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Stuart Garrard and Jonathan Thatcher of Delirious?
By Jessica Heikoop
In support of their most recent CD release deeper the d:finitive worship experience, the infamous British boys Delirious? are back on the road with their North American ‘Deeper Tour.’
In the grand sanctuary of Queensway Cathedral, Toronto, Ontario, guitarist/vocalist Stuart Garrard (also known as Stu G.) and bassist Jonathan Thatcher sat down with me in a pew to talk.
Garrard described the current tour as being “ongoing.” He says, “It’s an ongoing tour because we’ve got, including the spring, about 50-odd dates over this year. We went back home from the tour (in the US) in Easter, and then we were on the road in the UK, then we came back.” Thatcher then mentioned their stops in Australia, New Zealand and Canada, while Garrard concludes, “We’ve been pretty busy. It hasn’t stopped really, we’re not seeing them as separate tours... it’s like one big thing.”
Their previous tour, in which they opened for Bon Jovi and Matchbox 20 in the United Kingdom, brought exciting opportunities for the band as they played many sold out shows, including a show at RDS Stadium in Ireland, drawing a crowd of 40,000 and registered in music industry magazine Pollstar as having the third highest attendance internationally during that reporting period.
Comparing that to their current headlining tour, Garrard says, “I think there’s good things about both. It’s great when you can do what you actually do. You have your full set you can bring your lights, you can bring your video, you can really represent yourselves well. But it’s also great to go out on tour with a band like Bon Jovi because you get such great exposure to people who wouldn’t normally turn up to your gigs. We did have a great time, but, personally speaking, you really feel fulfilled when you get to do an hour and a half of your own music and the crowd are really getting into it and you feel like you’re giving to them. That’s where it’s at for me.”
In August of 2001 the band released the innovative Audio Lessonover? in the UK. Garrard clarifies the process and basis for the album. With more experimental songs and not any categorized ‘worship’ songs, it quite different to what Delirious? fans had grown accustomed:
“We started working on Audio Lessonover? before we recorded Glo. We were put on with trying to concentrate on releasing songs on pop radio so we had a bunch of songs ready to go for that. But then we felt God stopped us in our tracks and the next album was [to be] a worship record. So then we wrote Glo. We had a few songs already. It’s kind of like those two albums, Glo and Audio Lessonover?, for me, go hand-in-hand because it encompasses everything we do. We recorded Audio Lessonover? with producer Chuck Zwicky. The focus of that album was to reach people outside of the church. But that didn’t fit what our record label in America, Sparrow, wanted to release. We knew we had to re-address the album for the States. They suggested we put out a compilation record, and we were into it because it’s kind of like a celebration of 10 years of Delirious? being together.”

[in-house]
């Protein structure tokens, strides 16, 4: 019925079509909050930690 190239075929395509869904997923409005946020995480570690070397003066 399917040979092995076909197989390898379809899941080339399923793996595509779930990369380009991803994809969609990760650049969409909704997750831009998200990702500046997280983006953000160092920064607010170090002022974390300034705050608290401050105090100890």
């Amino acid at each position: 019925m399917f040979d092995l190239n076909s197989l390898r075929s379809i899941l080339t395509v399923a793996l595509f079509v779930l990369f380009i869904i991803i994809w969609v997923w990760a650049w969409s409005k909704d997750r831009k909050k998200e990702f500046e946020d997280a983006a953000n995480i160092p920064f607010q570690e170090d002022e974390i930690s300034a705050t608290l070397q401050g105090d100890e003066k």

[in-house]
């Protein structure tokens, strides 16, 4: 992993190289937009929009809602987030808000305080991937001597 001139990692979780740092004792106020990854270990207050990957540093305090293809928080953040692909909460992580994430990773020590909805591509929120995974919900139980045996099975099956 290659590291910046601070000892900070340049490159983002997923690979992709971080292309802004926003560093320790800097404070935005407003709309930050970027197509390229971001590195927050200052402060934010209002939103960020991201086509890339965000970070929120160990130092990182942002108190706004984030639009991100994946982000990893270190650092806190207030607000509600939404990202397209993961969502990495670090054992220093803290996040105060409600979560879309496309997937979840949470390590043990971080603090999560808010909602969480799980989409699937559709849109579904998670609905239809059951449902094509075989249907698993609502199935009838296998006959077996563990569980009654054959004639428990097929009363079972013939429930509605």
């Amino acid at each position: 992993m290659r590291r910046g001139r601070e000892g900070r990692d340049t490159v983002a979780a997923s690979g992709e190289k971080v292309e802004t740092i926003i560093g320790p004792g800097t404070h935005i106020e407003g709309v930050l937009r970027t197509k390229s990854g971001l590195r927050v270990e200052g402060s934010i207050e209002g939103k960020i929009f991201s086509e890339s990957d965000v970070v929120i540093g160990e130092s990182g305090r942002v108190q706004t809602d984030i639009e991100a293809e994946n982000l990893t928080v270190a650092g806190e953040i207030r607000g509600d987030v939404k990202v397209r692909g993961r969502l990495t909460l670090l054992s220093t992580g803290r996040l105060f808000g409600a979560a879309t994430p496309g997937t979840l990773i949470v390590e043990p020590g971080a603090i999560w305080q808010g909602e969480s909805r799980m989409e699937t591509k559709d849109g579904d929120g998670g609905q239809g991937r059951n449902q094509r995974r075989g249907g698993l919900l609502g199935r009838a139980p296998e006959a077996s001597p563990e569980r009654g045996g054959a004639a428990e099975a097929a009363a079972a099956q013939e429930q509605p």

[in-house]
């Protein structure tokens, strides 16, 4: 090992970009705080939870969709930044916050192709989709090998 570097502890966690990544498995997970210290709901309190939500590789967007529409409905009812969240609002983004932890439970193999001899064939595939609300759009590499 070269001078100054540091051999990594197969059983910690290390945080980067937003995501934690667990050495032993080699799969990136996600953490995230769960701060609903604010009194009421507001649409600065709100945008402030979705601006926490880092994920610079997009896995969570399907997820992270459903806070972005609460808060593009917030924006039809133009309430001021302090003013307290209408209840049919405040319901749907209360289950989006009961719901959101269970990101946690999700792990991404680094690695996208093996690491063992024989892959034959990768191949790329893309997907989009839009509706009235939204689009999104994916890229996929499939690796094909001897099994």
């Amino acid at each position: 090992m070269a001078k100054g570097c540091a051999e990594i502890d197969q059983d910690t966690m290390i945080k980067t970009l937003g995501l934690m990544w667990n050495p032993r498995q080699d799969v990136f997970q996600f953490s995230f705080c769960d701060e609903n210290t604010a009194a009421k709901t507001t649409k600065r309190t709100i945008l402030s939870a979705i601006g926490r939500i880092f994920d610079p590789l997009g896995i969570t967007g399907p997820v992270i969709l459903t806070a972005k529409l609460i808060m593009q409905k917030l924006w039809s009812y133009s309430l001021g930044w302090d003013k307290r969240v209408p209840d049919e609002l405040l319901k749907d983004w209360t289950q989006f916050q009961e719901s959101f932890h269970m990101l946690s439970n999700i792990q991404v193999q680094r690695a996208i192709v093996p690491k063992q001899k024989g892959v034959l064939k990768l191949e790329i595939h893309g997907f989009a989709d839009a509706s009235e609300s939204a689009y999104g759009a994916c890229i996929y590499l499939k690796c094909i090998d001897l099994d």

One of the most notable factors that came from Audio Lessonover? was the influence of other bands. Songs like “Alien” and “Rollercoaster” took on a definite experimental twist. Garrard explains, “Everything you listen to that you like does comes out at some point. The thing with us is that the five of us listen to different things, and in some way it all comes out into one. The bands we all like are Radiohead and U2 and stuff like that.” He continues, “With “Alien,” the theme of it being we’re in this world but not of it. That’s the feeling you get sometimes and same with “Rollercoaster.” Life is so up and down, there’s so much going on it can be chaos. That’s a song that describes the chaos and in the midst of it all you’re saying, ‘speak to me God, and tell me the things I want to hear.’”
But with Delirious? being one of the most recognized Christian worship bands, there comes controversy. The battle of Secular vs. Christian music comes into play. Secular influences are generally thought to be unhealthy for Christian audiences. So how does Delirious? maintain that stronghold to their music? Thatcher says cautiously, “We don’t want to tell people that listening to ‘x-band’ is ok, because to some people that won’t be healthy for them. But to us I think we’ve got integrity in what we listen to. We love music, we love creative music, and so we won’t just listen to one thing or just Christian music because I think there’s great music that is anointed by God that isn’t actually made by Christians. Maybe that’s a bit controversial to say, but I’ve been to gigs and I’ve just felt this thing hit me and you think ‘where am I?’ Then you realize that you’re not at church, you’re not in a church environment. You’re at a gig seeing your favourite band. So then you think ‘wow, this is a God that I love!’ and he wants to be a part of every part of your life. That really excites me. You know when you’re over stepping the mark, you know when you’re out of your comfort zone, you know when your conscience tells you so.”